Legislation empowers communities to invest in at-risk youth
The United States, by far, incarcerates its residents at much greater rates than any other nation in the world. Incarceration costs in the U.S. have risen to $65 billion a year. Furthermore, in the United States, Blacks, Hispanics and Native Americans are overrepresented at every stage of the criminal justice system compared to Whites. Racial disparities increase rather than diminish as offenders move further into the system. Racial disparities are exacerbated by “tough on crime” policies such as mandatory minimum sentencing and school zone drug laws which have lead to disproportionate numbers of African Americans being incarcerated in this country.
Especially devastating to our communities and to our youth is gang violence: many of the crimes committed by gangs and gang members are reprehensible and cause irreparable harm not only to individual victims but to families and whole neighborhoods as well. While the perpetrators of these crimes must be punished, it is becoming clear that we must take a proactive approach and try to steer at-risk youth away from gangs and towards being successful, productive members of our communities before a crime is committed.
Congressman Robert “Bobby” Scott (VA) and Senators Robert Casey (PA) and Olympia Snowe (ME) have introduced H.R. 1064 / S. 435, the “Youth Prison Reduction through Opportunities, Mentoring, Intervention, Support and Education Act” (the “Youth PROMISE Act”) to reduce crime before it happens by investing in research-based programs. The Youth PROMISE Act mobilizes community leaders and invests almost exclusively in prevention and intervention, as opposed to the standard approach, which is obviously not working, of waiting for a crime to occur and then putting the alleged criminals in jail.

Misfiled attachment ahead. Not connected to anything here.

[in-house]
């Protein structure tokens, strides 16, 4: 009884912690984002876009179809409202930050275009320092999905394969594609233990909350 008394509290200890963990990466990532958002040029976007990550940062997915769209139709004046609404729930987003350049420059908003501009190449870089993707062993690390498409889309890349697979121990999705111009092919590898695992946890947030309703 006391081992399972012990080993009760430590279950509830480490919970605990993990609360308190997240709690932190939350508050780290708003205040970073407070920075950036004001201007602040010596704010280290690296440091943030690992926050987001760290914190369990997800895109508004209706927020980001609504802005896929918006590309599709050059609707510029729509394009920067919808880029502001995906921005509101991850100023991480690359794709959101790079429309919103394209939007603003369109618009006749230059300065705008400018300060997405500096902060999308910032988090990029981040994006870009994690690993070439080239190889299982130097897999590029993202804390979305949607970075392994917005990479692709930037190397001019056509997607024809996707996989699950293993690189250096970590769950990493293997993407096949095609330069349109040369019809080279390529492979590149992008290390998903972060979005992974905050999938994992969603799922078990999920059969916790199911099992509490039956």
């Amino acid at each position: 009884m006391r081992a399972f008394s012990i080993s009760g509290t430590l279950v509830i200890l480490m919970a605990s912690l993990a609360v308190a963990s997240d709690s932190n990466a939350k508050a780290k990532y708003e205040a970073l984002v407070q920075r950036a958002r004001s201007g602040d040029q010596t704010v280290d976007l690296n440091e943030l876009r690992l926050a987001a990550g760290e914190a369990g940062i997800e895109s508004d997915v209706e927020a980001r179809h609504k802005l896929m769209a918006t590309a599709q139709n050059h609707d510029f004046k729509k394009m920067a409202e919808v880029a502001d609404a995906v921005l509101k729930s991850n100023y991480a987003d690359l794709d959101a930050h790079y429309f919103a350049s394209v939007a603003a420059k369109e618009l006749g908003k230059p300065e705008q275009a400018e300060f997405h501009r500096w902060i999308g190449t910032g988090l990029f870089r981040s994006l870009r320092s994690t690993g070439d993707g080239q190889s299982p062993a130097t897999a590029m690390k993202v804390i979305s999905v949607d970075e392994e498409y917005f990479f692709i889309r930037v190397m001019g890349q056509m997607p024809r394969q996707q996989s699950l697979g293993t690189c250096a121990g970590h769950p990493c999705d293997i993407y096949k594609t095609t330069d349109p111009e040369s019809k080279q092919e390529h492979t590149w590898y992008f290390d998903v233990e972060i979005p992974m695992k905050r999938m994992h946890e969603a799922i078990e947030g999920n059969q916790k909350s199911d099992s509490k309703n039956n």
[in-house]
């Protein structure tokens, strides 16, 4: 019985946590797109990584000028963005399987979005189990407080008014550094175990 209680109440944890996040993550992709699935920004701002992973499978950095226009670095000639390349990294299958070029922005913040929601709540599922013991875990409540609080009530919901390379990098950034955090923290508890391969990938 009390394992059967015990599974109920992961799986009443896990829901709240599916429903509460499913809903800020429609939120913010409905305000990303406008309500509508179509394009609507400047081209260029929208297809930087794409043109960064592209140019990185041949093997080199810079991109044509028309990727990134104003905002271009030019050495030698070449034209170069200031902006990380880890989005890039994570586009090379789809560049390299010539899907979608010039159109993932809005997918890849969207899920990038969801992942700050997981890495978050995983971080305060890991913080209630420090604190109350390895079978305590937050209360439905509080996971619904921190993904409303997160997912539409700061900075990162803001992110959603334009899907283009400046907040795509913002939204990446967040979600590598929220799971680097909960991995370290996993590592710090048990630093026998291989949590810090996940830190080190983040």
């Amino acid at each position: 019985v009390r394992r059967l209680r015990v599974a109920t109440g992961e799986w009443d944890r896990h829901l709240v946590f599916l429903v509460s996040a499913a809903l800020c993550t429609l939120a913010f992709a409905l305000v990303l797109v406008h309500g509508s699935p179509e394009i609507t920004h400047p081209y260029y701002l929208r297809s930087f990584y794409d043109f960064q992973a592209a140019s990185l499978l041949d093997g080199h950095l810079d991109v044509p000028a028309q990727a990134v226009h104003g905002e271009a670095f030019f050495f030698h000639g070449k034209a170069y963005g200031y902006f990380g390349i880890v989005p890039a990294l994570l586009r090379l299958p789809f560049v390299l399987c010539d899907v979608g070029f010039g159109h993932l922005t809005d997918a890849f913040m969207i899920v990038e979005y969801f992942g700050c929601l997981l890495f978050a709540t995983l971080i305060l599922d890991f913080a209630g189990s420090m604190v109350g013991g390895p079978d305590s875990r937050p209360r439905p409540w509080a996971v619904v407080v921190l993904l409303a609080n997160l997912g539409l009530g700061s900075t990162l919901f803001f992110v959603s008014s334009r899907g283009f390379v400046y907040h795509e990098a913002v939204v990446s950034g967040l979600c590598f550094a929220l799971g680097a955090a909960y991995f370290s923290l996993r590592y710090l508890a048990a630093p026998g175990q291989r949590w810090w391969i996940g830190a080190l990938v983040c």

Specifically, the Youth PROMISE Act allows communities facing the greatest youth gang and crime challenges to form a council to include representatives from law enforcement, court services, schools, social service organizations, health and mental health providers and community-based organizations, including faith-based organizations. These councils will then develop a comprehensive plan for implementing evidence-based prevention and intervention strategies that fit the needs of the particular community. These strategies will target young people who are at-risk of becoming involved, or who are already involved in, gangs or the criminal justice system and redirect them toward productive and law-abiding alternatives.
On Thursday, October 29, 2009, the House Judiciary Subcommittee on Crime, Terrorism and Homeland Security unanimously approved of H.R. 1064, the Youth PROMISE Act and passed it on to the full House Judiciary Committee, where it is pending.
THE NAACP STRONGLY SUPPORTS THE YOUTH PROMISE ACT AND URGES EVERY MEMBER OF THE HOUSE AND SENATE TO SUPPORT AND CO-SPONSOR THIS IMPORTANT LEGISLATION.